A main corridor in downtown Edmonton could become more pedestrian-friendly, at least on a temporary basis, if a proposal to convert part of 102nd Avenue into a walking lane gets the nod from city council.
On Tuesday, council’s urban planning committee agreed the city should pilot the proposal to turn the eastbound lane of 102nd Avenue, normally designated for vehicles, into a pedestrian walkway between 99th and 103rd Streets.
That portion of 102nd Avenue has been closed for Valley Line LRT construction, but the city plans to reopen the lane to vehicle traffic.
Coun. Ashley Salvador championed the move and in a motion, asked for the city to look into the pilot as soon as possible.
“I think we are in need of spaces in our downtown for connecting and interacting and moving and spending time,” Salvador said during the meeting.
Cities around the world have benefited from pedestrianized streets, Salvador suggested, with more foot traffic and people shopping at local businesses and organizations.
The committee agreed the city should prepare a bylaw to allow them to close the traffic lane during a one-year pilot project.
The move needs approval from council as a whole, which meets next week.
At council’s direction last December, administration explored the opportunities to pedestrianize 102nd Avenue along the Valley Line LRT, which it presented in a report to committee.
Converting the traffic lane to a pedestrian zone would require even more construction along 102nd Avenue.
Parts of the avenue have been closed for more than three years for LRT construction, so some establishments aren’t keen about the proposal.
Kent Bittorf, vice president of health, fitness and aquatics with Northern Alberta YMCA, said the closure and construction have adversely impacted Don Wheaton YMCA.
“It has been significantly frustrating for members, participants and for staff,” Bittorf told the committee.
The YMCA is asking the city to stick with the plan to reopen the avenue to traffic again.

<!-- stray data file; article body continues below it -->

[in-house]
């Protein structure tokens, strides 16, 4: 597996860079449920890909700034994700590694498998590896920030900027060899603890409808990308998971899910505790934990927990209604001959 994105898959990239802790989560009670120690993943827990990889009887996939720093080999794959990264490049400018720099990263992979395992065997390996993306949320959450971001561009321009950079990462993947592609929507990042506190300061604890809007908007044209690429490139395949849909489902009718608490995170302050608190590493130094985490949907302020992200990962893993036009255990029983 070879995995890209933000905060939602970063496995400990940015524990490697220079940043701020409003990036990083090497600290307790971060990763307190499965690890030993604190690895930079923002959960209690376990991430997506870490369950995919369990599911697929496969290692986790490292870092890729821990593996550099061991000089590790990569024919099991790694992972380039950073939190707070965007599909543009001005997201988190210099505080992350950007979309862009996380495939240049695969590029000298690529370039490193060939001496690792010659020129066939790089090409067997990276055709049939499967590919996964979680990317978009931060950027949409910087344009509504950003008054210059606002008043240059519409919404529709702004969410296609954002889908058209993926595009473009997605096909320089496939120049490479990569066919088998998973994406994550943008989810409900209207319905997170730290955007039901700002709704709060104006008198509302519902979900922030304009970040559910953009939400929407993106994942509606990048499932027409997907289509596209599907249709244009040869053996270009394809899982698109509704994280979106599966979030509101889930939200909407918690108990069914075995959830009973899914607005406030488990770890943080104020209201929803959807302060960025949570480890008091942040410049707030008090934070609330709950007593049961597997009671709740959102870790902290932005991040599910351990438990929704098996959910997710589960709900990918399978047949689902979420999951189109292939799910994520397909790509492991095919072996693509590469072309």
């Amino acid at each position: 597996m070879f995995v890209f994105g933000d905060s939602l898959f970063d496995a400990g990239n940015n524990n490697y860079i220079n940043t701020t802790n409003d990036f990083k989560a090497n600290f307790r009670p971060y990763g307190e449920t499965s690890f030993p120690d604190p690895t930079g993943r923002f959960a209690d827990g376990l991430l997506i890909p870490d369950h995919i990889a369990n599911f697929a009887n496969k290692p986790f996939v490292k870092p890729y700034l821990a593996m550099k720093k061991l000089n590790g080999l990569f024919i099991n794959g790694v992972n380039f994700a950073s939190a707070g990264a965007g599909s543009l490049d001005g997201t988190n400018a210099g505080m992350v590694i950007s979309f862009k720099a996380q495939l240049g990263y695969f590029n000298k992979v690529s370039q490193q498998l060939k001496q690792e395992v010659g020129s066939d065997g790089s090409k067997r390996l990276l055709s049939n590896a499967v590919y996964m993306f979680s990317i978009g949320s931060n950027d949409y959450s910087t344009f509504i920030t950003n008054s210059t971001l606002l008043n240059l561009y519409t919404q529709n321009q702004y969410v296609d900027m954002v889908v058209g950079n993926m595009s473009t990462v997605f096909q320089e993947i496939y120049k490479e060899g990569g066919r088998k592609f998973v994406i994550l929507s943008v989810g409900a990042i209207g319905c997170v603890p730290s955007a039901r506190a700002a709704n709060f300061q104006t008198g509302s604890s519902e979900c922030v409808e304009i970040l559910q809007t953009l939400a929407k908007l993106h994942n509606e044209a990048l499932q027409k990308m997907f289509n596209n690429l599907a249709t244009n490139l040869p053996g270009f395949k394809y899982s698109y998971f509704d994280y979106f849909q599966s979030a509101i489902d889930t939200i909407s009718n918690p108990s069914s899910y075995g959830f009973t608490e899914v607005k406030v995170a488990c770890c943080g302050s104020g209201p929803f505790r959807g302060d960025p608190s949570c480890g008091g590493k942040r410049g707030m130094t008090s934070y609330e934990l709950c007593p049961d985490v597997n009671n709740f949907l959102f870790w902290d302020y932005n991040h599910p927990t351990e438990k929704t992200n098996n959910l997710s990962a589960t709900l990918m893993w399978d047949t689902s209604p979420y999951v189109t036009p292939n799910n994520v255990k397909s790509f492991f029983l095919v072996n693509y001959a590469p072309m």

“As we rebuild and people start to come back to the downtown I guess what we’re recommending it’d be nice if people could return to what they were used to prior to COVID.”
Bittorf also said there has been an increase in social disorder while the avenue has been closed.
“We see active evidence out in that space — without vehicles or traffic — of individuals in the morning camping out, using the area as a washroom,” he told councillors. “It’s just been our experience.”
Bittorf said the YMCA supports the city closing the avenue on short-term intervals for special events downtown.
Coun. Aaron Paquette supports the pilot, in part to find out how people would respond and whether they would spend more time at local businesses like cafes and restaurants.
“I’ve heard way more from the public about maybe trying this out rather than just having cars go down that street, where families might be crossing from Churchill Square to the library,” Paquette said.
With the Valley Line Southeast LRT scheduled to open this summer, Salvador said she thinks the timing is perfect, even for drivers.
“Recognizing that the lane has been closed to traffic for several years, drivers are used to navigating the downtown according to those patterns,” Salvador said. “Folks are coming back downtown, the LRT is about to open.”
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